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GUIDE: How to craft a Customer Persona

Developing a Customer Persona requires asking the right questions and listening to the stories behind the answers.

First of all, it’s important to understand the difference between Customer Personas and Ideal Customer Profiles. If you haven’t read our article on the subject, read that first.

Also, I just want to reiterate the importance of customer personas. As I mentioned in our free ebook, Customer Personas are crucial because they help shape website content that leads visitors to complete your call to action.

Developing personas starts with market research. You’ve researched the market to determine if your product or service is wanted, who wants it, and who’s able to afford it. Those particular people in that group make up your Ideal Customer Profile (ICP). From there, you get more specific by developing a Customer Persona. Customer Personas should be the end goal of your research.

I won’t write about how to do market research here because the people at WikiHow did a great job. Your market research should have accumulated the following demographic information which makes up your ICP:

  • Age range
  • Gender
  • Income
  • Household size
  • Location
  • Education level
  • Children
  • Marital status
  • Rent or own

B2B demographics include:

  • Industry
  • Annual sales
  • Years in business
  • Number of employees
  • Number of locations
  • Markets Served
  • Products they offer

Now that you know who your ideal customer is, it’s time to understand why they buy products and services like yours—their motivations, frustrations, and aspirations.

The goal is to construct at least three different customer personas—real stories your customers have about your product or service. It starts with finding your ideal clients and asking the right questions.

Where can I find info about my customers?

  • Review your CRM data.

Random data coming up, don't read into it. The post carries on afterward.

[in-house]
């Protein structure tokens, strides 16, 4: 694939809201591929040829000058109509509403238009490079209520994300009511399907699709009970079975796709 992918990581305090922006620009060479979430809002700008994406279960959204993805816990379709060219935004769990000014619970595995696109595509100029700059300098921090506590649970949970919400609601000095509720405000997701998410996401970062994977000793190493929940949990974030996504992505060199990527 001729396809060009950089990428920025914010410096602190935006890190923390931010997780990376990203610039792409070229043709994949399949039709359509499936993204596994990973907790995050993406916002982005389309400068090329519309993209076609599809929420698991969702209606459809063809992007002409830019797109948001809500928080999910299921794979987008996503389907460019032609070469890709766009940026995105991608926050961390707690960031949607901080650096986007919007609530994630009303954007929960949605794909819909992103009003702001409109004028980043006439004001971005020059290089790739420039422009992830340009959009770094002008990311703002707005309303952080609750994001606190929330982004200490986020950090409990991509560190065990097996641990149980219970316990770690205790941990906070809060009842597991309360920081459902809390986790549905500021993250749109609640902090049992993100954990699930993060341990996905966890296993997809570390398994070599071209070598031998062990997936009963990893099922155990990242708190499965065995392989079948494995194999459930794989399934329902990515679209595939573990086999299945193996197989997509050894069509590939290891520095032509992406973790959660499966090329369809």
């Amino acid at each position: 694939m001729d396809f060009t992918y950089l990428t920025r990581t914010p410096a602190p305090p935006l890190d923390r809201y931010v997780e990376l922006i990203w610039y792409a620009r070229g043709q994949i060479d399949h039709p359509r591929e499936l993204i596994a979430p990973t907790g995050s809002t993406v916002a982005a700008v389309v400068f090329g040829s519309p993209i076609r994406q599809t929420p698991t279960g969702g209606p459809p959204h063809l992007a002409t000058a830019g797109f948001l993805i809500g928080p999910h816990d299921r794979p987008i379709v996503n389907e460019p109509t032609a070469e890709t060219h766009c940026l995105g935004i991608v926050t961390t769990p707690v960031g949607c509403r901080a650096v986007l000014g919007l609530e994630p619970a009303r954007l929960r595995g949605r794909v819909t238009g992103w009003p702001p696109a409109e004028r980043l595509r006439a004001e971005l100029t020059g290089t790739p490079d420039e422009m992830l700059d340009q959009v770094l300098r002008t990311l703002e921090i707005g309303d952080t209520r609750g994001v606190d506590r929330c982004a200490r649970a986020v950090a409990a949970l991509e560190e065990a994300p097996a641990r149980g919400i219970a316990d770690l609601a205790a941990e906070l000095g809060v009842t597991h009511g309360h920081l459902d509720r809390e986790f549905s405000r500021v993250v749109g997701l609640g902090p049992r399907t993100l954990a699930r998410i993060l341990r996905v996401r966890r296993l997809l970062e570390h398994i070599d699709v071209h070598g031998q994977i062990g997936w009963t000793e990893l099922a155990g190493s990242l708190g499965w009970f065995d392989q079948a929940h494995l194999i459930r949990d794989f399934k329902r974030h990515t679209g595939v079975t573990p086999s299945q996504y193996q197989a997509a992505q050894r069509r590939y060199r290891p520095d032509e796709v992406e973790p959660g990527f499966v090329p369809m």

• Look over your own testimonies.
  • Ask sales reps about what they’ve heard.
  • Check your social media comments and reviews.
  • Visit independent review and complaint websites.
  • Survey your existing customers with a random prize as an incentive.
  • Setup a Google Alert and monitor talk about your company or companies like yours.

What questions should I ask?

  • Why did you purchase our product or service?
  • What problem(s) did you have that the product or service solved?
  • What were the pain points and challenges?
  • What leads you to buy again?
  • Were there other companies you considered? If so, who?
  • Why did you choose our company versus the other?
  • Why did you choose XYZ company instead of us?
  • What do you like and dislike about our industry?
  • What do you value in product XYZ or service XYZ?
  • What kind of information is valuable to you in the buying process?
  • What do you value most in life?
  • What does success mean to you?
  • What is your typical day like?
  • What is your occupation?
  • Do you have any pets? If so, how many and what kinds?
  • Check off some of your hobbies

B2B Questions:

  • How long have you been at your job?
  • What is your job description?
  • Who do you report to?
  • What is your typical day like?
  • What do they like and dislike about your day?
  • What are your frustrations and daily struggles? How do they make you feel?
  • What would make your job easier?
  • What do you value in a product or service?
  • What are your goals in your business or career?
  • What kind of information is valuable to you in the buying process?